By: Musleehat Hamadu
Main Photo Credit: Cote Minou Collections
Pictured: Anita Quansah London for Eki Orleans at Arise Magazine Fashion Week 2011.
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Right from childhood in Nigeria, all my traditional outfits were custom-made by a seamstress. My mom would take my siblings and I to the shop or the seamstress would come to our house and take our measurements. Once the outfits were ready, we would try them on and then the seamstress would take them back to make adjustments if necessary. Even now, all the traditional wears I have are custom-made. While a few were made here in the States, the bulk was made in Ghana and Nigeria.
Custom-made or Haute Couture traditional attire has been the norm in African countries, but nowadays many designers are producing Ready to Wear (RTW) clothes out of traditional African fabrics.
Over the past few years, African fashion has taken off as many designers have reworked Ankara, batik, and other African prints into more contemporary, Ready to Wear styles. We’ve seen American celebrities like Rihanna, Kelis, and Erykah Badu rocking African fashion labels like Suno, Zed Eye, and Jewel by Lisa. UK’s largest online retail store, ASOS.com, has a line called ASOS Africa with dresses, skirts and tops made out of Kitenge prints from Tanzania.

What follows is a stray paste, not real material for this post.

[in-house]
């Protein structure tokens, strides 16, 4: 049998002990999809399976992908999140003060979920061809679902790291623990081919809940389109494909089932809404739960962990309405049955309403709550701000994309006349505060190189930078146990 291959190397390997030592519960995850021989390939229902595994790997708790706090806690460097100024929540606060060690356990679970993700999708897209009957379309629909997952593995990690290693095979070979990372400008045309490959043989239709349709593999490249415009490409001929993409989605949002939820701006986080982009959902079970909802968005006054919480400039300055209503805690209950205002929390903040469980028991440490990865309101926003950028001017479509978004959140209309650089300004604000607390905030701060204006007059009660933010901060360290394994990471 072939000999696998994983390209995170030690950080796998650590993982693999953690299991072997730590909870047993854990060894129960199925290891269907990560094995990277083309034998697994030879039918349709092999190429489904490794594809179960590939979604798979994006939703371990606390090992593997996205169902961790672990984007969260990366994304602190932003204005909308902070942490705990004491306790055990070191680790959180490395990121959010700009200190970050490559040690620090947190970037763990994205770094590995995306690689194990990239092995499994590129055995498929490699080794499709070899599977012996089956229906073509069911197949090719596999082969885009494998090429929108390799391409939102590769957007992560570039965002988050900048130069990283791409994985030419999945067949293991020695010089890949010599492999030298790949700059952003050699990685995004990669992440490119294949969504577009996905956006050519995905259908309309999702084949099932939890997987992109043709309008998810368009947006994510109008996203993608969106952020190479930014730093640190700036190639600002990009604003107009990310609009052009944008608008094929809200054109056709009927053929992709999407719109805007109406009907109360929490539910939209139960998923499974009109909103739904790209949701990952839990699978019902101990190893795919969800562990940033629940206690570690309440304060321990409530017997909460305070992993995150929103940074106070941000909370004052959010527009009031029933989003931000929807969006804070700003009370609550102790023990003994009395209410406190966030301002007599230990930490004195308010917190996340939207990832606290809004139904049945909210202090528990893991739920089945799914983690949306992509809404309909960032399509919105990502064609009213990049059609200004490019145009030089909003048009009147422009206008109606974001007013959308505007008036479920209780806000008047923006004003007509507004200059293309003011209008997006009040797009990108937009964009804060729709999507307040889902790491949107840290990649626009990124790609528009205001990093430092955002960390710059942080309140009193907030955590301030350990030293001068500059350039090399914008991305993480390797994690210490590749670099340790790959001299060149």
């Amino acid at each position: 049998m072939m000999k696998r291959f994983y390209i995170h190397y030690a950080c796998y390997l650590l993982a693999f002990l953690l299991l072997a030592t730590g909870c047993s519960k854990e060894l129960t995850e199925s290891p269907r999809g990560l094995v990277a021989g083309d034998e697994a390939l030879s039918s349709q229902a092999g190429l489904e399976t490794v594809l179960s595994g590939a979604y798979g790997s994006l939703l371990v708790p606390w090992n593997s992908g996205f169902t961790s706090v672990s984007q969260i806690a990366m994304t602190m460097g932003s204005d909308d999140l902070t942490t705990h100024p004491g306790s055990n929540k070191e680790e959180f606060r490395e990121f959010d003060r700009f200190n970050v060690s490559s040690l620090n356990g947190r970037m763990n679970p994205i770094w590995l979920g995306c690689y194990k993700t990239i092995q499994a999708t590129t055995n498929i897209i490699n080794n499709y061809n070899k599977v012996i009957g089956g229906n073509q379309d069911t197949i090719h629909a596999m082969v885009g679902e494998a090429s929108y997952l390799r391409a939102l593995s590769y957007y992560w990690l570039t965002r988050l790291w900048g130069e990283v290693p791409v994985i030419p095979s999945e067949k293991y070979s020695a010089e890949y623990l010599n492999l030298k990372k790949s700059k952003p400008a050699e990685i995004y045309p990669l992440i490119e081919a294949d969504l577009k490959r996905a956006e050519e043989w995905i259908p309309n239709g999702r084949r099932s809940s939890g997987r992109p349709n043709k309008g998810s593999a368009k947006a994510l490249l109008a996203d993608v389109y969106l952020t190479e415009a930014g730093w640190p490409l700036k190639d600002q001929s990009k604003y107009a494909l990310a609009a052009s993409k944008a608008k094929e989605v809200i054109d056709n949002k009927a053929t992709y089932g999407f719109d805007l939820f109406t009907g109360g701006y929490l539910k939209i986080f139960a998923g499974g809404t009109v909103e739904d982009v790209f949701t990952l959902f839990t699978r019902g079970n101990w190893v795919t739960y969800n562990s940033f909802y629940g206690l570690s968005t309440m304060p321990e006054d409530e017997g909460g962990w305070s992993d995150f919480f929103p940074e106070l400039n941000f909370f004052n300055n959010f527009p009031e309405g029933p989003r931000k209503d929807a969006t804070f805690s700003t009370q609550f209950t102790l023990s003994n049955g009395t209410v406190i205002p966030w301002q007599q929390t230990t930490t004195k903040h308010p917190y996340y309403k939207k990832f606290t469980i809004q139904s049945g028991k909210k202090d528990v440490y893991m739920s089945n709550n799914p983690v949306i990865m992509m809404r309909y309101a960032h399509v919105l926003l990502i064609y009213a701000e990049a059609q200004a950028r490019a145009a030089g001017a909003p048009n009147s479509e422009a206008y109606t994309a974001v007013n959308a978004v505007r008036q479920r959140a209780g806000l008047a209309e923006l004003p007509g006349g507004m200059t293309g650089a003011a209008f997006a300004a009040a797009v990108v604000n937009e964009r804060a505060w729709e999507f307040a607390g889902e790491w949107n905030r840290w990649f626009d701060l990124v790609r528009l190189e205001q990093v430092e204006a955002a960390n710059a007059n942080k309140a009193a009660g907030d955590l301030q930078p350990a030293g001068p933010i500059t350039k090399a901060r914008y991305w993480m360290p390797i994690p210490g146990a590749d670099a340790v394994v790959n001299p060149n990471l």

The 2011 Spring Collection of Gwen Stefani’s fashion line L.A.M.B. was full of dresses, skirts, pants, and tailored suits made out of Ankara. And earlier this month, Arise magazine held its 3rd Annual Fashion Week (AMFW) in Lagos, Nigeria featuring over 50 African labels.
As African fashion is becoming a global phenomenon, there are many questions I think we Africans must consider regarding the future of our fashion. How does the globalization of African fashion affect the continent of Africa? How can we ensure the sustainability of African fashion labels? How will the influx of RTW designers affect local tailors both in the continent and abroad? While these RTW labels may garner success outside of the continent, how will they fare against the cheaper custom-made styles provided by local tailors within the Continent? How will we use the globalization of African fashion to uplift the image of our continent?
This is open for discussion.